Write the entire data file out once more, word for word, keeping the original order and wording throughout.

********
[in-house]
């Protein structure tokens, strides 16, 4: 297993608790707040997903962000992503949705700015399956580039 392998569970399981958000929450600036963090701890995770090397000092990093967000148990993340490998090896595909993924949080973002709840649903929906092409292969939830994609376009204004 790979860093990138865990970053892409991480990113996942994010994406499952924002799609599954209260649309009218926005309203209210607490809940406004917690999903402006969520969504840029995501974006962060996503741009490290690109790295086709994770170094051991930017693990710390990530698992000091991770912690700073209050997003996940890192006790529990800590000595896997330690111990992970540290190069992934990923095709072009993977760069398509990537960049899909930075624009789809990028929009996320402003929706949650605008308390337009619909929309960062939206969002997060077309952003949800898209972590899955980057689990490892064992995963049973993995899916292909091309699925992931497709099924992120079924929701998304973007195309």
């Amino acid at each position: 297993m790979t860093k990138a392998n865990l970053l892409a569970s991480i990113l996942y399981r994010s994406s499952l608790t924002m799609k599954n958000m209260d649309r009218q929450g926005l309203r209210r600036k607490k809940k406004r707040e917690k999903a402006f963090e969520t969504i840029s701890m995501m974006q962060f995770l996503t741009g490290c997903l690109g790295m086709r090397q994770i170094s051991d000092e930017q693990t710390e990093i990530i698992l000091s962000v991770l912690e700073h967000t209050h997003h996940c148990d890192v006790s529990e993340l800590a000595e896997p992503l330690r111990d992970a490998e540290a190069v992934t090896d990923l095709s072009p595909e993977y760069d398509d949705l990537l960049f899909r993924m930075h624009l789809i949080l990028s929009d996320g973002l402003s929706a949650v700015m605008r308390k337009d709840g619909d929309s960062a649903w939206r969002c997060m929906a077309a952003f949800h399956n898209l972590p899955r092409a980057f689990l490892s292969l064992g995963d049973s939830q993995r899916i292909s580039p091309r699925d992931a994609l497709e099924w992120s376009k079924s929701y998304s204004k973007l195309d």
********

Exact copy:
[in-house]
């Protein structure tokens, strides 16, 4: 297993608790707040997903962000992503949705700015399956580039 392998569970399981958000929450600036963090701890995770090397000092990093967000148990993340490998090896595909993924949080973002709840649903929906092409292969939830994609376009204004 790979860093990138865990970053892409991480990113996942994010994406499952924002799609599954209260649309009218926005309203209210607490809940406004917690999903402006969520969504840029995501974006962060996503741009490290690109790295086709994770170094051991930017693990710390990530698992000091991770912690700073209050997003996940890192006790529990800590000595896997330690111990992970540290190069992934990923095709072009993977760069398509990537960049899909930075624009789809990028929009996320402003929706949650605008308390337009619909929309960062939206969002997060077309952003949800898209972590899955980057689990490892064992995963049973993995899916292909091309699925992931497709099924992120079924929701998304973007195309």
């Amino acid at each position: 297993m790979t860093k990138a392998n865990l970053l892409a569970s991480i990113l996942y399981r994010s994406s499952l608790t924002m799609k599954n958000m209260d649309r009218q929450g926005l309203r209210r600036k607490k809940k406004r707040e917690k999903a402006f963090e969520t969504i840029s701890m995501m974006q962060f995770l996503t741009g490290c997903l690109g790295m086709r090397q994770i170094s051991d000092e930017q693990t710390e990093i990530i698992l000091s962000v991770l912690e700073h967000t209050h997003h996940c148990d890192v006790s529990e993340l800590a000595e896997p992503l330690r111990d992970a490998e540290a190069v992934t090896d990923l095709s072009p595909e993977y760069d398509d949705l990537l960049f899909r993924m930075h624009l789809i949080l990028s929009d996320g973002l402003s929706a949650v700015m605008r308390k337009d709840g619909d929309s960062a649903w939206r969002c997060m929906a077309a952003f949800h399956n898209l972590p899955r092409a980057f689990l490892s292969l064992g995963d049973s939830q993995r899916i292909s580039p091309r699925d992931a994609l497709e099924w992120s376009k079924s929701y998304s204004k973007l195309d």